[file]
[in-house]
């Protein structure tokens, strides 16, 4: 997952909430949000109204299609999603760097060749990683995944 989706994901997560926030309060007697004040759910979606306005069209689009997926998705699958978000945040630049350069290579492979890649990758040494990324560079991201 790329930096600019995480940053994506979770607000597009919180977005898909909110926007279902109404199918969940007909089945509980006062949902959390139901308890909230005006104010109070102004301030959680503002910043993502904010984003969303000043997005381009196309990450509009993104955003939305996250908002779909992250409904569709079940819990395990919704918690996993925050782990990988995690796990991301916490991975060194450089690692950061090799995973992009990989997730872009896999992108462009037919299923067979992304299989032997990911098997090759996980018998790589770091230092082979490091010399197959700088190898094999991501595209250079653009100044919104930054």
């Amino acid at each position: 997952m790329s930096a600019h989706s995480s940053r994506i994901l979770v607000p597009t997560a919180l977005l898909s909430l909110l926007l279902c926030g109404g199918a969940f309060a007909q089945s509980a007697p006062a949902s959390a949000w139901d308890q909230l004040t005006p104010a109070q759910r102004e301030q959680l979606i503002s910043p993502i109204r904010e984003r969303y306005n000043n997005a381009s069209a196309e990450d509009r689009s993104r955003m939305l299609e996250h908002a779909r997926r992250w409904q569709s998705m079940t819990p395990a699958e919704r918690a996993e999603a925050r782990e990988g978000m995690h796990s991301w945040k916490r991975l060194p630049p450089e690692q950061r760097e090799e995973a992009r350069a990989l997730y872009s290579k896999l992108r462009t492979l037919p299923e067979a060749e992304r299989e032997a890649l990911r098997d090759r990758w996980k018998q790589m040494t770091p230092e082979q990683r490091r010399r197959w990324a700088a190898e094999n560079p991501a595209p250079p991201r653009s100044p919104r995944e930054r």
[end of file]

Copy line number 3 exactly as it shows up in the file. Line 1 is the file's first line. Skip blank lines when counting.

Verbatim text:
């Amino acid at each position: 997952m790329s930096a600019h989706s995480s940053r994506i994901l979770v607000p597009t997560a919180l977005l898909s909430l909110l926007l279902c926030g109404g199918a969940f309060a007909q089945s509980a007697p006062a949902s959390a949000w139901d308890q909230l004040t005006p104010a109070q759910r102004e301030q959680l979606i503002s910043p993502i109204r904010e984003r969303y306005n000043n997005a381009s069209a196309e990450d509009r689009s993104r955003m939305l299609e996250h908002a779909r997926r992250w409904q569709s998705m079940t819990p395990a699958e919704r918690a996993e999603a925050r782990e990988g978000m995690h796990s991301w945040k916490r991975l060194p630049p450089e690692q950061r760097e090799e995973a992009r350069a990989l997730y872009s290579k896999l992108r462009t492979l037919p299923e067979a060749e992304r299989e032997a890649l990911r098997d090759r990758w996980k018998q790589m040494t770091p230092e082979q990683r490091r010399r197959w990324a700088a190898e094999n560079p991501a595209p250079p991201r653009s100044p919104r995944e930054r």